CFP: Reel Iberia (March 27-28, 2020)

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    Eric Calderwood

    Dear members of the Global Hispanophone Forum:

    I’m writing to let you know about an exciting conference that I’m organizing with my colleague Javier Irigoyen-García.  The conference, scheduled for March 2020, will explore film and television representations of Iberian history.  We are hoping for a diverse group of papers, covering many geographic areas and historical periods.  For members of this forum, I want to highlight that we’re particularly interested in papers that address Spain’s relationship (past and present) with Africa, Asia, and Latin America.  I’ve pasted the full CFP below. Please consider submitting an abstract for the event!


    Eric Calderwood



    “Reel Iberia: Media Representations of the Iberian Past”

    University of Illinois, Urbana-Champaign, March 27-28, 2020

    In recent decades, Iberian history has often been represented in film and television, not only in Spain and Portugal but also in North Africa, the Middle East, Latin America, and other geographic contexts. This trend speaks to the cultural diversity of Iberian history, which contains elements and episodes that appeal to diverse audiences and constituencies: the idealization or demonization of a mythical al-Andalus that serves as a stage for the coexistence between Jews, Muslims, and Christians; the rise and decline of the Spanish and Portuguese empires; the colonization of the Americas; and the Spanish Civil War as a prelude for World War II and the fight for democracy, to name only a few salient examples. Between nostalgic idealization and demonization, the way we imagine the Iberian past reveals our own ideological coordinates and our efforts to respond to questions of religious and cultural hegemony as well as racial and national identity.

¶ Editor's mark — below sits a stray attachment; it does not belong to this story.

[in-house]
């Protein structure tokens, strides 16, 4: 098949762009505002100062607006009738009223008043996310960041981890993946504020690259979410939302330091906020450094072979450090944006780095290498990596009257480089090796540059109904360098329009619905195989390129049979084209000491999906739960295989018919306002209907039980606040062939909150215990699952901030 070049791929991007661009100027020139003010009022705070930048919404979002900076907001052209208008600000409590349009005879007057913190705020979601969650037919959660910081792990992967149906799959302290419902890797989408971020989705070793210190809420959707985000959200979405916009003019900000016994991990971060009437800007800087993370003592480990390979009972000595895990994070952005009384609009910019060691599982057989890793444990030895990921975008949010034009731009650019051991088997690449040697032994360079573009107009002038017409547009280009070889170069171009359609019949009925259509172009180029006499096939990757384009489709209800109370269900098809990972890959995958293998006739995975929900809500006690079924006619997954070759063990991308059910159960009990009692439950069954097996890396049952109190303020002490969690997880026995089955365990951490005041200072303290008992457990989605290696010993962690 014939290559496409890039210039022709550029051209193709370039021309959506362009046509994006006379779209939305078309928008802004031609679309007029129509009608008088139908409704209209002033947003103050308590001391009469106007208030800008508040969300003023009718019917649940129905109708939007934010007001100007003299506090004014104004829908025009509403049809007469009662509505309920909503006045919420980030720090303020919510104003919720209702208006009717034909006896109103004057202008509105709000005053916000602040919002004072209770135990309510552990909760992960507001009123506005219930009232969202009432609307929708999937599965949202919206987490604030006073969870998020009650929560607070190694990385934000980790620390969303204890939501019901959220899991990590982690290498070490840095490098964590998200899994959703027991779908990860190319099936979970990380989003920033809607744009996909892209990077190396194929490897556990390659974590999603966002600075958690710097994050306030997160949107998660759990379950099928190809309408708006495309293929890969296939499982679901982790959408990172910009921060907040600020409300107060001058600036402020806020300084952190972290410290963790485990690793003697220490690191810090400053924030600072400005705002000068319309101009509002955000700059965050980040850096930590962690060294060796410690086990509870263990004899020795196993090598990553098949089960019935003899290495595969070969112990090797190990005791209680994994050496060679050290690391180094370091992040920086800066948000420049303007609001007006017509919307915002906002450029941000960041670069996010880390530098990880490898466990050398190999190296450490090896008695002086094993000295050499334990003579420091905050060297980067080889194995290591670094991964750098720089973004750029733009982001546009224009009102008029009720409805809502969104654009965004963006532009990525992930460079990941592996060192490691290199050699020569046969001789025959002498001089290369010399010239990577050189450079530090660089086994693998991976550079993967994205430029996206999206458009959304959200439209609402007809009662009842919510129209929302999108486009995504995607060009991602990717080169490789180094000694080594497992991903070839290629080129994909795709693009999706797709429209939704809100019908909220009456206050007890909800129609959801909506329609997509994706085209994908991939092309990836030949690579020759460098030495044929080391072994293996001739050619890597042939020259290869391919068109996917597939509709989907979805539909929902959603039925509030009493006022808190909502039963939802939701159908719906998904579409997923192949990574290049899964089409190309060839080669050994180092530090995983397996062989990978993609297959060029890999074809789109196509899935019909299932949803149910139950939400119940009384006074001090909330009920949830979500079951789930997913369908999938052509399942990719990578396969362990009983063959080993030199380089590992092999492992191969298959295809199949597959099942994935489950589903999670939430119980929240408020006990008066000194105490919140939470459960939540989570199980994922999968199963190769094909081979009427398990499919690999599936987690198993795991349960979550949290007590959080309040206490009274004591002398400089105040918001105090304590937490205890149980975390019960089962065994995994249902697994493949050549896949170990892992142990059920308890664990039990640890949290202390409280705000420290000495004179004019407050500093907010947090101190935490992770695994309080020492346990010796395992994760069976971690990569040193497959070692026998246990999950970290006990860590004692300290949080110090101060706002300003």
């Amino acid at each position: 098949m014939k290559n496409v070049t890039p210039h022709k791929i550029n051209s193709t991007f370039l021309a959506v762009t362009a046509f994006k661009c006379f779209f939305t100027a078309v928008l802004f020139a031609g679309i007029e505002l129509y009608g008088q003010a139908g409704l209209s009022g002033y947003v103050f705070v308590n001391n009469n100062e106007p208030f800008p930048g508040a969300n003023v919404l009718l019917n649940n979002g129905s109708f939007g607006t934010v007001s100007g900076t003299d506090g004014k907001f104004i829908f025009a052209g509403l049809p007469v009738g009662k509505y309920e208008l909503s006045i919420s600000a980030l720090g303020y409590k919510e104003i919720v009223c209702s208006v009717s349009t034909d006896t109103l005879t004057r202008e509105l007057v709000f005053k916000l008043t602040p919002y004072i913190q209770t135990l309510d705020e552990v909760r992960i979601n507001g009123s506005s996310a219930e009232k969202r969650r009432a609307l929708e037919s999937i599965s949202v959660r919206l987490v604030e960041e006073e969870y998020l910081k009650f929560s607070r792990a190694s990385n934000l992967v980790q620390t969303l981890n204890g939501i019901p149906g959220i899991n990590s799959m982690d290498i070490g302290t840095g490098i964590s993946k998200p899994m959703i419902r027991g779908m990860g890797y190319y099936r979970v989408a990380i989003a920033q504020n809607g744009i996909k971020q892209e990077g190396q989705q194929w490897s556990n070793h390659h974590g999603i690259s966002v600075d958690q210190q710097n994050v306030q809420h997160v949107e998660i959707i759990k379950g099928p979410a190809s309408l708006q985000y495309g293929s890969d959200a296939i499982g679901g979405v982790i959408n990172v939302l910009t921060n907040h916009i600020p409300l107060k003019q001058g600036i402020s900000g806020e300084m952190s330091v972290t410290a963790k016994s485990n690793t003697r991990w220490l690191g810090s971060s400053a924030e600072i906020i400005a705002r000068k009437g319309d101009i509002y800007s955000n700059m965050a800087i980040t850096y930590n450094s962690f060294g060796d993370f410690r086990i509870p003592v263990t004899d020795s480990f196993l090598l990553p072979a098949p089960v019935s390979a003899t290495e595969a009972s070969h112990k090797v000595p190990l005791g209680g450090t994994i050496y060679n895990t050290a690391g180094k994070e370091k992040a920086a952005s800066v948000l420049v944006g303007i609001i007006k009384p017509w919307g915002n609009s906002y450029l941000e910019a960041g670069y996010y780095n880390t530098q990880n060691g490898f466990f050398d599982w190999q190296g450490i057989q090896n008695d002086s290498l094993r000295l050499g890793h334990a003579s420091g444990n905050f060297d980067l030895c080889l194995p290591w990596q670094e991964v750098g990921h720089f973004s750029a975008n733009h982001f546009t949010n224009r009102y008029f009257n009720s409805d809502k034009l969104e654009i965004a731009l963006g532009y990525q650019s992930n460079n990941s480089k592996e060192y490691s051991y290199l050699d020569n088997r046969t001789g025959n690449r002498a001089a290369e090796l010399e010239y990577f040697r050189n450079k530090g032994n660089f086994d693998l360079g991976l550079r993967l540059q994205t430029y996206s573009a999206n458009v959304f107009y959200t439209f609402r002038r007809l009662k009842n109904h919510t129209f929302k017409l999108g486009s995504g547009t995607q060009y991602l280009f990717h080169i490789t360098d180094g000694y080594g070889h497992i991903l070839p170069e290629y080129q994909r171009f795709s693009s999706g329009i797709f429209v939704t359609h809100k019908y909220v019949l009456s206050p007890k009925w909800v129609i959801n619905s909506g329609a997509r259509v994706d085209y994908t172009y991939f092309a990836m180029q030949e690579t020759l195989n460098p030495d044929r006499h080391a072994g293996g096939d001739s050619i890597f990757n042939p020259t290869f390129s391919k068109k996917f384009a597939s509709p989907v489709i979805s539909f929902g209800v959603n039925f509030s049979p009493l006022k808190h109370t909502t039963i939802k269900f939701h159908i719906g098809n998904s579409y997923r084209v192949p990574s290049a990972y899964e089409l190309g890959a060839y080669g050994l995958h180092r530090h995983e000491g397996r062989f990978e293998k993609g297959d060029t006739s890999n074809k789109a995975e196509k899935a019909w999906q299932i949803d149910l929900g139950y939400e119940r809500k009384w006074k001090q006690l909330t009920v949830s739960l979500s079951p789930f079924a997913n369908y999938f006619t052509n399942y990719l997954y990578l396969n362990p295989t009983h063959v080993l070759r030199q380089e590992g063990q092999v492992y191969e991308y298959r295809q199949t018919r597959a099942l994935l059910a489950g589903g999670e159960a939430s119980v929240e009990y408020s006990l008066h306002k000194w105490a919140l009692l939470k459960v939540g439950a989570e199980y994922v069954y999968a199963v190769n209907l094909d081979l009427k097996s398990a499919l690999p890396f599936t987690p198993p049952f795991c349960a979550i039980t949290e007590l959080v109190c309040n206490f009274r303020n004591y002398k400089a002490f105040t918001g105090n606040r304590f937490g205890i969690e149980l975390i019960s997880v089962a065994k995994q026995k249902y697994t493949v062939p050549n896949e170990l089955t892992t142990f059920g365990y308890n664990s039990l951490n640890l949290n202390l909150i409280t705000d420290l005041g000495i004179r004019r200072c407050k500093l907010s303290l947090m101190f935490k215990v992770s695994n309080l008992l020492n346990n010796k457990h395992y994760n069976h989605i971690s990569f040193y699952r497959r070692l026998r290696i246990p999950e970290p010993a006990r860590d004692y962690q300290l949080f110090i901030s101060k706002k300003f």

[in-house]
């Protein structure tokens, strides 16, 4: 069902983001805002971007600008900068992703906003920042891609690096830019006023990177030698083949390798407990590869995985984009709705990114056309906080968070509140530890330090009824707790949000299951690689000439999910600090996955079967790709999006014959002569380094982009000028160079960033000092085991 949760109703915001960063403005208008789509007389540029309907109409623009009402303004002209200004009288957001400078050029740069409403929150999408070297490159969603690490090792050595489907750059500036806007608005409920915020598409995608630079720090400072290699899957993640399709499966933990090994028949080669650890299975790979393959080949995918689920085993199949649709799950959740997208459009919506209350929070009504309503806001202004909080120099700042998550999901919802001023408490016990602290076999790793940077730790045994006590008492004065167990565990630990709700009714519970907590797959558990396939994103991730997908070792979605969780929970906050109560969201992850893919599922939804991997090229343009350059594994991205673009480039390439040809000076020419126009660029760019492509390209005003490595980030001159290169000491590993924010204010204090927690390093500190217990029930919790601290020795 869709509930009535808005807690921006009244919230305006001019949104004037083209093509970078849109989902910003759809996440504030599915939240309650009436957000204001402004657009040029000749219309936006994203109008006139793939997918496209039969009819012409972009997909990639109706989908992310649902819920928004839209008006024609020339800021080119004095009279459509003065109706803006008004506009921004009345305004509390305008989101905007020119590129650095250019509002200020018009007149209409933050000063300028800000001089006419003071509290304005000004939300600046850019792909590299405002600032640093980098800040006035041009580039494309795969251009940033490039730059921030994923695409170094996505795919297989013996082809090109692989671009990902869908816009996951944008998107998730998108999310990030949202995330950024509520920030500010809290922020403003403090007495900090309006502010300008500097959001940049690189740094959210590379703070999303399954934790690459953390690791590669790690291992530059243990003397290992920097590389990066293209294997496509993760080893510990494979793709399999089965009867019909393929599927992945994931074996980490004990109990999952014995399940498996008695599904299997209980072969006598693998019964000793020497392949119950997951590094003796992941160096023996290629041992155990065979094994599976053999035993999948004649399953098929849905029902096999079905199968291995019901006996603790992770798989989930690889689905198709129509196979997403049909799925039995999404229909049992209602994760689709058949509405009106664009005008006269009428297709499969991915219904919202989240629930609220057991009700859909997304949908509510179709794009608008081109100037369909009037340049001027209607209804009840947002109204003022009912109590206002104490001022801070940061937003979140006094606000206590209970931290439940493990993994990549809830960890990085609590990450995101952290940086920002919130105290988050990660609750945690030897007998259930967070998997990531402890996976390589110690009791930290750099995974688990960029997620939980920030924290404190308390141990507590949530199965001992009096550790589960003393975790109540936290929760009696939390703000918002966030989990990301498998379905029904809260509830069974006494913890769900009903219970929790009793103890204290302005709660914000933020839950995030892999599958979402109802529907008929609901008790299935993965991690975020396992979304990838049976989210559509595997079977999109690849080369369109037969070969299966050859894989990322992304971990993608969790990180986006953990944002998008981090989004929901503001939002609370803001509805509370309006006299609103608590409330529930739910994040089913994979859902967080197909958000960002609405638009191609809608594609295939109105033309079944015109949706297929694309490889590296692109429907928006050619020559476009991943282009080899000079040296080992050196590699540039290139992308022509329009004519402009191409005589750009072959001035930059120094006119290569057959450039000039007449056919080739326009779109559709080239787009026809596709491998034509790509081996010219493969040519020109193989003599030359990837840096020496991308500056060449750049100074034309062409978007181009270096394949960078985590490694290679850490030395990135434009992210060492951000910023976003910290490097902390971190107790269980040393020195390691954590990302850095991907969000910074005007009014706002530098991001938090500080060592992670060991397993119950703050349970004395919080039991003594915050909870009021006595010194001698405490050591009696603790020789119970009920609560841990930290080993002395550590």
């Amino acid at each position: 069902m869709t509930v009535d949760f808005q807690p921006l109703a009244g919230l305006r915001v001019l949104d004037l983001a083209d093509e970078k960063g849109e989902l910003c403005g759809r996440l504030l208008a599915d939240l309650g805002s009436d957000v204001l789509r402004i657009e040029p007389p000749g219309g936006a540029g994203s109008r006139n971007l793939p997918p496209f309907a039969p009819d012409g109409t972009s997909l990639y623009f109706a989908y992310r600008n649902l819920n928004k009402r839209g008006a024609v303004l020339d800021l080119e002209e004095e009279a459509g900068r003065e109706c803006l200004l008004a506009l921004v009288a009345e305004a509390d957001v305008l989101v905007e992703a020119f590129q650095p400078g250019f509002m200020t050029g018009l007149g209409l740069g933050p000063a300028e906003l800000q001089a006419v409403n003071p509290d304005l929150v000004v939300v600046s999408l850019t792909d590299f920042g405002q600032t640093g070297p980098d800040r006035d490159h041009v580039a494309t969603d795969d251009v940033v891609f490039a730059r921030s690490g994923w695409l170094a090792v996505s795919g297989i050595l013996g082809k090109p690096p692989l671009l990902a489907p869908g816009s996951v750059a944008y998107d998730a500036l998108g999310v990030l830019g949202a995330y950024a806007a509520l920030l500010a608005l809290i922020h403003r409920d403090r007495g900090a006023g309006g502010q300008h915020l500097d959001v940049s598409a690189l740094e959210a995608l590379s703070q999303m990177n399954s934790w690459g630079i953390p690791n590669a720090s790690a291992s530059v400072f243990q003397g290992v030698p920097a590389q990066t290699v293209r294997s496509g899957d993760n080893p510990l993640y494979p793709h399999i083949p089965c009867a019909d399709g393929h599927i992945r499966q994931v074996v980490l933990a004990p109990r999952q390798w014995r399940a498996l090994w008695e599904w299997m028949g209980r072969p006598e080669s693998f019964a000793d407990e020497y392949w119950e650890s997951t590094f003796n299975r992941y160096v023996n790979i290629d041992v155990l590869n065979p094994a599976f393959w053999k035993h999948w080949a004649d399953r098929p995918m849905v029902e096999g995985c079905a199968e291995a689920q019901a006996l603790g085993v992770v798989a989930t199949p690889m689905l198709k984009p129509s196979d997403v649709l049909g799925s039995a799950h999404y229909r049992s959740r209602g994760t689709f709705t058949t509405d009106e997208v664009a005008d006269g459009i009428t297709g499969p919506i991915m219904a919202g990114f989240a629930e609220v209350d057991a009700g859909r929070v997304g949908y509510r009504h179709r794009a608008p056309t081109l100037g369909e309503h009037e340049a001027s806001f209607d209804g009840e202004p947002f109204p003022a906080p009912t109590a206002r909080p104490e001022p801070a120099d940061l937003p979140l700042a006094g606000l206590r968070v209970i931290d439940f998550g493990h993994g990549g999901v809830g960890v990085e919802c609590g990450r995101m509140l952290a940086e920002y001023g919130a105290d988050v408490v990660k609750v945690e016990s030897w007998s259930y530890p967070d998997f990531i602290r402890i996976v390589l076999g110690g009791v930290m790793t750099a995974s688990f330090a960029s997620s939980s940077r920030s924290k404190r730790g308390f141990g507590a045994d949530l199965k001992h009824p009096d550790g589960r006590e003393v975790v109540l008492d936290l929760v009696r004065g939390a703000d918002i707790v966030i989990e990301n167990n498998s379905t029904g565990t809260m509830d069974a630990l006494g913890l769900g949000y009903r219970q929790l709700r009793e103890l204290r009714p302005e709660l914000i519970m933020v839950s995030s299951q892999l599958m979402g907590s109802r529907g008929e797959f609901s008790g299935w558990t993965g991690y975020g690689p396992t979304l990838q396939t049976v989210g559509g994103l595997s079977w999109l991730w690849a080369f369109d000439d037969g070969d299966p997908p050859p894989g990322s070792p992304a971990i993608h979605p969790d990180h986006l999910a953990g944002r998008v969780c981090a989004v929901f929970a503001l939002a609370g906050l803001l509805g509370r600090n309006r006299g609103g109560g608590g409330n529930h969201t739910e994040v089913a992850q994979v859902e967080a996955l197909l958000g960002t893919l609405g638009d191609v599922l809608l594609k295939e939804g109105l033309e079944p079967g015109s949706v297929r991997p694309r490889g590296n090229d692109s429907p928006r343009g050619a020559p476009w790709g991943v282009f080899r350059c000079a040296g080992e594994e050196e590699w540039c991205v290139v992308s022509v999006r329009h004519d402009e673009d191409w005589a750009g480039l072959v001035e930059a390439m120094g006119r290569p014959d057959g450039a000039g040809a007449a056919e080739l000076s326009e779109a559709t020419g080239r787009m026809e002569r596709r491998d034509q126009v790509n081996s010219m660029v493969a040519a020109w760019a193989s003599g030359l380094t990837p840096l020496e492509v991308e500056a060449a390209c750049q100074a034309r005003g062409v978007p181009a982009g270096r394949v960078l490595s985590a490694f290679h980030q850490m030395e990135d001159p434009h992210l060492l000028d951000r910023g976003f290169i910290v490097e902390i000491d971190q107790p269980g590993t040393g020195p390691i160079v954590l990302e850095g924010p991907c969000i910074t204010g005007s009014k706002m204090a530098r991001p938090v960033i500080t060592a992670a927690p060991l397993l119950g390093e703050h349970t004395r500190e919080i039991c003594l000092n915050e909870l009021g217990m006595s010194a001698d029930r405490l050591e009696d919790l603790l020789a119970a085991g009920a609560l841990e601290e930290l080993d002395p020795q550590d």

This conference explores how contemporary audiovisual representations of Iberian history have been produced and consumed in the Iberian Peninsula and beyond. Reel history either reflects nostalgia for a past of grandeur or rejects it as a burdensome legacy that is perceived as incompatible with modernity. But historical representations are primarily interventions in contemporary debates, such as immigration, sexual and civil rights, or cultural identity. Stories about the past tell us a lot about the present.

    Proposals for presentations of 20 minutes that address any of these or related questions will be evaluated by an interdisciplinary organizing committee. Papers that consider audiovisual representations of history as social and political interventions are especially welcome. The conference language is English.

    Please send a 250-500 word abstract along with a 1-page CV by September 1, 2019 to the organizers:

    Javier Irigoyen-García (Department of Spanish and Portuguese):

    Eric Calderwood (Comparative & World Literature):

    For more information, visit

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